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Venezuela Power Coming Back Following Massive Blackout

"This is horrible, a disaster," Reni Blanco, a 48-year-old teacher, said

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    Venezuela Power Coming Back Following Massive Blackout
    AP
    People walk in the streets of Caracas after a massive blackout left the city and other parts of the country without electricity, in Caracas Venezuela, Monday, July 22, 2019.

    The lights were returning to life across Venezuela on Tuesday following a massive blackout that crippled communications, froze the Caracas metro and snarled rush hour traffic, officials said.

    Energy Minister Freddy Brito said power had been restored in the capital of Caracas and at least five of the South American nation's 23 states. Partial power had returned to another four states, he said.

    "We're moving forward in the recovery of the national electricity system," Brito said, adding that workers at the state-run power firm Corpoelec were committed to returning life to normal.

    Officials said they were suspending school and work Tuesday for most Venezuelans because of the power failure.

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    The outage hit shortly after 4 p.m. on Monday and officials blamed an "electromagnetic attack" against the nation's hydroelectric system. Government opponents say years of mismanagement and corruption leave the grid vulnerable to failure.

    "They tried to hide the tragedy by rationing supplies across the country," opposition leader Juan Guaidó said on Twitter. "But their failure is evident: They destroyed the system and they don't have answers."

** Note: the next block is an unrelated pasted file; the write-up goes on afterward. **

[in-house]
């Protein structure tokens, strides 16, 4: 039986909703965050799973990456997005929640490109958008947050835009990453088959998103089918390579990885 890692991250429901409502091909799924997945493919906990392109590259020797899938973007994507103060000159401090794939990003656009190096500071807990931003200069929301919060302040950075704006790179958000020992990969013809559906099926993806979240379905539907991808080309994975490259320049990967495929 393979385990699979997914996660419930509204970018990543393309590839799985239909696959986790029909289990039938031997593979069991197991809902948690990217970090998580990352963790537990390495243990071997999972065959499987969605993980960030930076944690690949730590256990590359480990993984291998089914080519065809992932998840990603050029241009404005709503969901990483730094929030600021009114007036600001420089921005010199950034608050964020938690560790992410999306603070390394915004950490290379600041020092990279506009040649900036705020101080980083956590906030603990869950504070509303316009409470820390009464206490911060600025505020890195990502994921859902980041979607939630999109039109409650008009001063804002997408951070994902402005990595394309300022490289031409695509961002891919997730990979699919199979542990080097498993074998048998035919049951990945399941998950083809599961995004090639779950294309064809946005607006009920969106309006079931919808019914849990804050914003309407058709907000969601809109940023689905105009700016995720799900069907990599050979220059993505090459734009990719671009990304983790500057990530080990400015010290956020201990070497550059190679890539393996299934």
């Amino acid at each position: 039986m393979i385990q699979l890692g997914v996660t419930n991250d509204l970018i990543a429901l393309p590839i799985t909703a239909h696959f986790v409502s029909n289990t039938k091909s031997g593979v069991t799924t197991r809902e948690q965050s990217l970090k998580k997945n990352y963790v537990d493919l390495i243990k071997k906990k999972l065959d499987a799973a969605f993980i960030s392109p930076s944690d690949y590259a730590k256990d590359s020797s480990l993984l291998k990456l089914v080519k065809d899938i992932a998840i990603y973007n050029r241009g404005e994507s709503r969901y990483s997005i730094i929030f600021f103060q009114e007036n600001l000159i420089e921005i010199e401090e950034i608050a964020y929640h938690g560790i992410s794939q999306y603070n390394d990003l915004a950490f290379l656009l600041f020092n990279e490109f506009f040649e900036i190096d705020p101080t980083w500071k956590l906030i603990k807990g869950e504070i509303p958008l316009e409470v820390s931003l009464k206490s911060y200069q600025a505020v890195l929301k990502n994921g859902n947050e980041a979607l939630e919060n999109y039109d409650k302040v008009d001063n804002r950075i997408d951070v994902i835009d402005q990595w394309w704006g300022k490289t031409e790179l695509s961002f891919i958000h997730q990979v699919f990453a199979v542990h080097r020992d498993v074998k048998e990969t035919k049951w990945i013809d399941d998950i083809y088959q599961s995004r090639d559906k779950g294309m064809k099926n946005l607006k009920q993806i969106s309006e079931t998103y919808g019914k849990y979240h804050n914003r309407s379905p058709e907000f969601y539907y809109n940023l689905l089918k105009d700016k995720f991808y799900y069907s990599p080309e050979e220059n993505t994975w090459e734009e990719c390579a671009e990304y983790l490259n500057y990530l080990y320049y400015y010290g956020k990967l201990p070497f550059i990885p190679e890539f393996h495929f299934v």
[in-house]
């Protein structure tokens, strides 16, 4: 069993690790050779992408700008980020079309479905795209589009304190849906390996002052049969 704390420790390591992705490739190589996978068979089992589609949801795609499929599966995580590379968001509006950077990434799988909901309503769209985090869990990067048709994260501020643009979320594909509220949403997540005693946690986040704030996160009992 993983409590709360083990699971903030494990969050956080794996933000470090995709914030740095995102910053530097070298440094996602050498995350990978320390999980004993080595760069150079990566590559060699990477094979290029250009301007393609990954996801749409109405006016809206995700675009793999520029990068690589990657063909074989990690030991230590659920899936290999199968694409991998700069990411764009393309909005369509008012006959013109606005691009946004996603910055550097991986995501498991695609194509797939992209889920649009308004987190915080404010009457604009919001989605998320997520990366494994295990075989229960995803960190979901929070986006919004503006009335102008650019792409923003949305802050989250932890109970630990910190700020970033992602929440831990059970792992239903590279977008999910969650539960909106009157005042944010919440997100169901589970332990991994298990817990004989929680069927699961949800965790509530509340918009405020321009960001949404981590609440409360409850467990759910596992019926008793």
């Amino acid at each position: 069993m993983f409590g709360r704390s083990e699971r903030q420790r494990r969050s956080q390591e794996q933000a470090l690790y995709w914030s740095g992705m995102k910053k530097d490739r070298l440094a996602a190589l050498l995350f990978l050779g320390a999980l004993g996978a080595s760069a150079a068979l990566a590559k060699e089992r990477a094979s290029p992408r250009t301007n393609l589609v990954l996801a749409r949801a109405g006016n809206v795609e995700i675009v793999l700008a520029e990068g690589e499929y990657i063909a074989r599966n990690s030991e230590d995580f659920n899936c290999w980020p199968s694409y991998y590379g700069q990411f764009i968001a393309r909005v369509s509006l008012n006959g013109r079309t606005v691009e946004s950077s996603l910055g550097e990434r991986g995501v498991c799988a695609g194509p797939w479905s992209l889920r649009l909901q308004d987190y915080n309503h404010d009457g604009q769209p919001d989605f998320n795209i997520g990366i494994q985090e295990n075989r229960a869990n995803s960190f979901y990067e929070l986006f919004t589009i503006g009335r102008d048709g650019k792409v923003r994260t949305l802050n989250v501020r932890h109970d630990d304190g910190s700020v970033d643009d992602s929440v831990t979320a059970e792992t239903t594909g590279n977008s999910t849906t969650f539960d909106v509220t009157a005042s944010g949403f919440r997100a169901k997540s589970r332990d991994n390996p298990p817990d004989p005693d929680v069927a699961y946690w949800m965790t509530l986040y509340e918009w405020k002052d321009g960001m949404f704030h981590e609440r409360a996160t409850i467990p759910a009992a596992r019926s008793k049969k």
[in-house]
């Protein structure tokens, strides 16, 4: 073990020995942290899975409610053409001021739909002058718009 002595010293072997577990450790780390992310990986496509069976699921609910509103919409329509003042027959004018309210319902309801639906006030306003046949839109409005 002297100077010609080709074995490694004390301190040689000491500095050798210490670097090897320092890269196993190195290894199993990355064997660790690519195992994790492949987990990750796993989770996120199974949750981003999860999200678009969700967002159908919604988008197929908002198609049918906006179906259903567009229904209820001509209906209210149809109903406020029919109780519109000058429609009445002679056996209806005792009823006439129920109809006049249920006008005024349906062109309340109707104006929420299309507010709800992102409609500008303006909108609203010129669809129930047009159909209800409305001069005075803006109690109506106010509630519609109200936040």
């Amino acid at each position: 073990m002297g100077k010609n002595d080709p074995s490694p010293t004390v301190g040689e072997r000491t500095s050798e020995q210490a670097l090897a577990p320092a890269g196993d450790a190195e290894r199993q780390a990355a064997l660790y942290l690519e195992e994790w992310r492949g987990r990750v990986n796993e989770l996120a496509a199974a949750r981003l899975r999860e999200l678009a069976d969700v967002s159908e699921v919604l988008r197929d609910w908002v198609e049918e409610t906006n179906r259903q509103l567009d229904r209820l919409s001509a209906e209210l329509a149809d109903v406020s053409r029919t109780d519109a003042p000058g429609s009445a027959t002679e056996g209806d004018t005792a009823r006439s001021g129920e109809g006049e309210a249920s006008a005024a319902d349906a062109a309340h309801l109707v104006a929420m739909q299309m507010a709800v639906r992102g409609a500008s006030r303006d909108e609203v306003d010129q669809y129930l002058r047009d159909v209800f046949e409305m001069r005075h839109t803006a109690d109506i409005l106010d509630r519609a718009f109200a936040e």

Netblocks, a group monitoring internet activity, said network data showed most of Venezuela was knocked offline with national connectivity at just 6% after the latest cuts.

    Normally non-stop state TV was also knocked off the air, but was transmitting again on Tuesday,

    A blackout in March left millions of Venezuelans without water or phone communication for nearly a week, heightening tensions in a country locked in a political and social crisis.

    President Nicolás Maduro has been under growing international pressure to step down since opposition lawmaker Juan Guaidó launched a campaign in January to oust him, with backing from more than 50 nations, including the United States, that consider Maduro's re-election invalid.

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    Venezuela was once a wealthy oil nation, but an estimated 4 million residents have emigrated, tired of shortages of electricity and water, as well as food and medicine.